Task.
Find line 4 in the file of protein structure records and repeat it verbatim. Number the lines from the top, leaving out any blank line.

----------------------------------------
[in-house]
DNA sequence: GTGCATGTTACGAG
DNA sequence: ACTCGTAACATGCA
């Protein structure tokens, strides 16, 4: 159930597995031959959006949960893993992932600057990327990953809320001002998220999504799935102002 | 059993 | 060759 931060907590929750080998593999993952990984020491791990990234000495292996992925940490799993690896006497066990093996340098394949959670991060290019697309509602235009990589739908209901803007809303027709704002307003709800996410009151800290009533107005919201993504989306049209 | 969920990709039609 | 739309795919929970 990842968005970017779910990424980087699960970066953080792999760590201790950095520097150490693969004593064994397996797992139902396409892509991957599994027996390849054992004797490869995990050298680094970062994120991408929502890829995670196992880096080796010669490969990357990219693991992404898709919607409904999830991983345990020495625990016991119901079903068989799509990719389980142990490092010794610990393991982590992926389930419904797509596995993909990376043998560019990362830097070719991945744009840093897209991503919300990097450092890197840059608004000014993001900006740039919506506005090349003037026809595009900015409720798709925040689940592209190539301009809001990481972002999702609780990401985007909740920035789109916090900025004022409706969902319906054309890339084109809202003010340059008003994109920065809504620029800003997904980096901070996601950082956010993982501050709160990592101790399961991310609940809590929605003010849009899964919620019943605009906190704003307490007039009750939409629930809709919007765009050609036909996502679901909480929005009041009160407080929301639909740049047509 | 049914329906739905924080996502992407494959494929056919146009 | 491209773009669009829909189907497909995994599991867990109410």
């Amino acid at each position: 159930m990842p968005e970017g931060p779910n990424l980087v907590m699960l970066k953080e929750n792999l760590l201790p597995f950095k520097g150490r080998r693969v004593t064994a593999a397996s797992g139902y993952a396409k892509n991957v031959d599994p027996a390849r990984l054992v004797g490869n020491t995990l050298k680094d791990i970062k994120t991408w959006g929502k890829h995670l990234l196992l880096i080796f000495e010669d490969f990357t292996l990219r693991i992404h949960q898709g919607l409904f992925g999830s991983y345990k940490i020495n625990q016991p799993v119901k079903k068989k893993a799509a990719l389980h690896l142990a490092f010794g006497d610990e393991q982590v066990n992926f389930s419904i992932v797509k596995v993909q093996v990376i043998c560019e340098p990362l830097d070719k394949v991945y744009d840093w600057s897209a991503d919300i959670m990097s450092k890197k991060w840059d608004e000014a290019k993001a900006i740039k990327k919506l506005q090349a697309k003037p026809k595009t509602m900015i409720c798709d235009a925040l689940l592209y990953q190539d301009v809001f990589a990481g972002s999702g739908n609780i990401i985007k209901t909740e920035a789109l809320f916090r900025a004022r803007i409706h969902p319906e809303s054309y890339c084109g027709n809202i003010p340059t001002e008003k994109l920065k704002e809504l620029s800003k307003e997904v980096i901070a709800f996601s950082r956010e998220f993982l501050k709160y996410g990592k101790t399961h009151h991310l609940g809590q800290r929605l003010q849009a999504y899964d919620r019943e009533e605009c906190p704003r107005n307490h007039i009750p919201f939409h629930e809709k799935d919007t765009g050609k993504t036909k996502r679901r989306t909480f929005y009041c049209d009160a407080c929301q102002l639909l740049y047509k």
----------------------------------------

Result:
């Protein structure tokens, strides 16, 4: 159930597995031959959006949960893993992932600057990327990953809320001002998220999504799935102002 | 059993 | 060759 931060907590929750080998593999993952990984020491791990990234000495292996992925940490799993690896006497066990093996340098394949959670991060290019697309509602235009990589739908209901803007809303027709704002307003709800996410009151800290009533107005919201993504989306049209 | 969920990709039609 | 739309795919929970 990842968005970017779910990424980087699960970066953080792999760590201790950095520097150490693969004593064994397996797992139902396409892509991957599994027996390849054992004797490869995990050298680094970062994120991408929502890829995670196992880096080796010669490969990357990219693991992404898709919607409904999830991983345990020495625990016991119901079903068989799509990719389980142990490092010794610990393991982590992926389930419904797509596995993909990376043998560019990362830097070719991945744009840093897209991503919300990097450092890197840059608004000014993001900006740039919506506005090349003037026809595009900015409720798709925040689940592209190539301009809001990481972002999702609780990401985007909740920035789109916090900025004022409706969902319906054309890339084109809202003010340059008003994109920065809504620029800003997904980096901070996601950082956010993982501050709160990592101790399961991310609940809590929605003010849009899964919620019943605009906190704003307490007039009750939409629930809709919007765009050609036909996502679901909480929005009041009160407080929301639909740049047509 | 049914329906739905924080996502992407494959494929056919146009 | 491209773009669009829909189907497909995994599991867990109410």